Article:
This statement calls for an urgent, humane and effective governmental response to the refugee crisis. Its signatories include retired judges, Queen’s Counsel, barristers, solicitors and law professors.
This appeared on Monday 12 October 2015 in The Times and The Guardian.
It now has 357 signatories comprising:
We believe that, as a matter of urgency:
International refugee law developed following the horrors of the Second World War because states, including the United Kingdom, recognised that people fleeing persecution have a moral and legal entitlement to protection.
But many member states of the European Union, including the UK, make it impossible for people to gain access to these rights by normal means of travel. They require regular visas conditioned on an early return home. There is no such thing at present as a visa for travel from refugee-producing countries such as Syria, Iraq, Eritrea or Afghanistan, permitting entry in order to claim asylum.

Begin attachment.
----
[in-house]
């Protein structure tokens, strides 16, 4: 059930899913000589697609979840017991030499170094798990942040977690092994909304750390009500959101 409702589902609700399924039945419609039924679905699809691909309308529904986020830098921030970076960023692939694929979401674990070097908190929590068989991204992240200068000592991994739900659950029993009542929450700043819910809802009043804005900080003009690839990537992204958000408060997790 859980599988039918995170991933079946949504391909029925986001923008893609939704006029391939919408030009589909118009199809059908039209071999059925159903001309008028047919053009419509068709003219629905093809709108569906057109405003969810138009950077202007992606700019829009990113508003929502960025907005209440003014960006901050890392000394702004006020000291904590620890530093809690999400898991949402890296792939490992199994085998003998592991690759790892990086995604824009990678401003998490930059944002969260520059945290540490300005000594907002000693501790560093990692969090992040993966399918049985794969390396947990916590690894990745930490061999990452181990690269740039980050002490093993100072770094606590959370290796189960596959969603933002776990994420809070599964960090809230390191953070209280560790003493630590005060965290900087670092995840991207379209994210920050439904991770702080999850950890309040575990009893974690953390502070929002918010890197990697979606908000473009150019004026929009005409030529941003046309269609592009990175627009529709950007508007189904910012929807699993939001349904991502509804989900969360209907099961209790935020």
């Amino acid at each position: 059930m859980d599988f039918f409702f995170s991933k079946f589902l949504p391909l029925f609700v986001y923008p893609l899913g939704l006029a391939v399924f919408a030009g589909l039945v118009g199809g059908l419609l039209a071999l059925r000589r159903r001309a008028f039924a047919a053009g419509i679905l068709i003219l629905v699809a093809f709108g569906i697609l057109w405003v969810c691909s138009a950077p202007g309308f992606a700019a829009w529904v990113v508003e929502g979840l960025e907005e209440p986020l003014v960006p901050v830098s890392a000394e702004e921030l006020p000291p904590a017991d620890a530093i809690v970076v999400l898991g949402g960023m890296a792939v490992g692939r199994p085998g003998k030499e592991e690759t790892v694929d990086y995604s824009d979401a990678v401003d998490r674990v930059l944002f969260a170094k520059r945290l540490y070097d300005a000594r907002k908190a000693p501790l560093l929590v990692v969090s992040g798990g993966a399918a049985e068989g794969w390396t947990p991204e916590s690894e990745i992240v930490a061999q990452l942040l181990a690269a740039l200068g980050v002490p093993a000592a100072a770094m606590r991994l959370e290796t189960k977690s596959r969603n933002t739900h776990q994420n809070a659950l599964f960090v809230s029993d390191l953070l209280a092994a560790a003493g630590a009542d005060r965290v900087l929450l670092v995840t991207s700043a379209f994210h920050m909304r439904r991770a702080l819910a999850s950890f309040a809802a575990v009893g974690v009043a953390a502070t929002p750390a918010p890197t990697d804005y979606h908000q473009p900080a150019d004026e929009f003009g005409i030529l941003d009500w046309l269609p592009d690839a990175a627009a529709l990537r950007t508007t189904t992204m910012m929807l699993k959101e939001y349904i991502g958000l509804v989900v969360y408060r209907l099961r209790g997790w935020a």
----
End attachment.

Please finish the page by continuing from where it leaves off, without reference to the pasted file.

This situation, coupled with draconian penalties on airlines and ships which carry undocumented passengers, including those fleeing persecution, has created the conditions which drive individuals and families into the hands of people-smugglers, with unseaworthy and overloaded boats or suffocating lorries.
The EU’s ‘Dublin’ system, under which asylum-seekers are compelled to apply to the first member state in which they land, is dysfunctional. In certain member states, particularly at the EU’s periphery, reception conditions have collapsed and determination procedures are rudimentary.
Like many others, we consider that the UK Government’s offer to resettle 20,000 of the most vulnerable Syrian refugees from camps in the Middle East, spread over 5 years, is too low, too slow and too narrow.
Institutional affiliations are provided for identification purposes only.